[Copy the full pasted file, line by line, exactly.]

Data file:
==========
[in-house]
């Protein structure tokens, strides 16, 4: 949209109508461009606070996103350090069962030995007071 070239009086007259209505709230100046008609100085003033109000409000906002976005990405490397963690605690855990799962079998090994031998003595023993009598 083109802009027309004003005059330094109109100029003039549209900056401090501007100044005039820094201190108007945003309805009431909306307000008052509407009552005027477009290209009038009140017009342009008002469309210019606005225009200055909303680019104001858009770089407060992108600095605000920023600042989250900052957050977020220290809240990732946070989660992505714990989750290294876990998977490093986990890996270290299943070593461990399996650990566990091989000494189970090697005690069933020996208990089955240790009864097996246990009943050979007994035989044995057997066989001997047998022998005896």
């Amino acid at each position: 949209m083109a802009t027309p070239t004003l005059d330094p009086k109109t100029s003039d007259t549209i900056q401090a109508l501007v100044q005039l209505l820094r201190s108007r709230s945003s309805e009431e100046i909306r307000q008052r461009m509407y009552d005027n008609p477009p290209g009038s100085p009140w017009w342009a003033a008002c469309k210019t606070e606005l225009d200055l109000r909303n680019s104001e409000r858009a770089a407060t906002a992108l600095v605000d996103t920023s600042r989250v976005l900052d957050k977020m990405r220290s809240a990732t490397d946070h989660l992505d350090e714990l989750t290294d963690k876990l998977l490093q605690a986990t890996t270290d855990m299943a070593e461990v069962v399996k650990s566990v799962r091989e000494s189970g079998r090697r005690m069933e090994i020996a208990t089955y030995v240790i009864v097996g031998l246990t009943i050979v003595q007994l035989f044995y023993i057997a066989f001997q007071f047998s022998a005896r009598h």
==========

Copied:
[in-house]
């Protein structure tokens, strides 16, 4: 949209109508461009606070996103350090069962030995007071 070239009086007259209505709230100046008609100085003033109000409000906002976005990405490397963690605690855990799962079998090994031998003595023993009598 083109802009027309004003005059330094109109100029003039549209900056401090501007100044005039820094201190108007945003309805009431909306307000008052509407009552005027477009290209009038009140017009342009008002469309210019606005225009200055909303680019104001858009770089407060992108600095605000920023600042989250900052957050977020220290809240990732946070989660992505714990989750290294876990998977490093986990890996270290299943070593461990399996650990566990091989000494189970090697005690069933020996208990089955240790009864097996246990009943050979007994035989044995057997066989001997047998022998005896």
């Amino acid at each position: 949209m083109a802009t027309p070239t004003l005059d330094p009086k109109t100029s003039d007259t549209i900056q401090a109508l501007v100044q005039l209505l820094r201190s108007r709230s945003s309805e009431e100046i909306r307000q008052r461009m509407y009552d005027n008609p477009p290209g009038s100085p009140w017009w342009a003033a008002c469309k210019t606070e606005l225009d200055l109000r909303n680019s104001e409000r858009a770089a407060t906002a992108l600095v605000d996103t920023s600042r989250v976005l900052d957050k977020m990405r220290s809240a990732t490397d946070h989660l992505d350090e714990l989750t290294d963690k876990l998977l490093q605690a986990t890996t270290d855990m299943a070593e461990v069962v399996k650990s566990v799962r091989e000494s189970g079998r090697r005690m069933e090994i020996a208990t089955y030995v240790i009864v097996g031998l246990t009943i050979v003595q007994l035989f044995y023993i057997a066989f001997q007071f047998s022998a005896r009598h």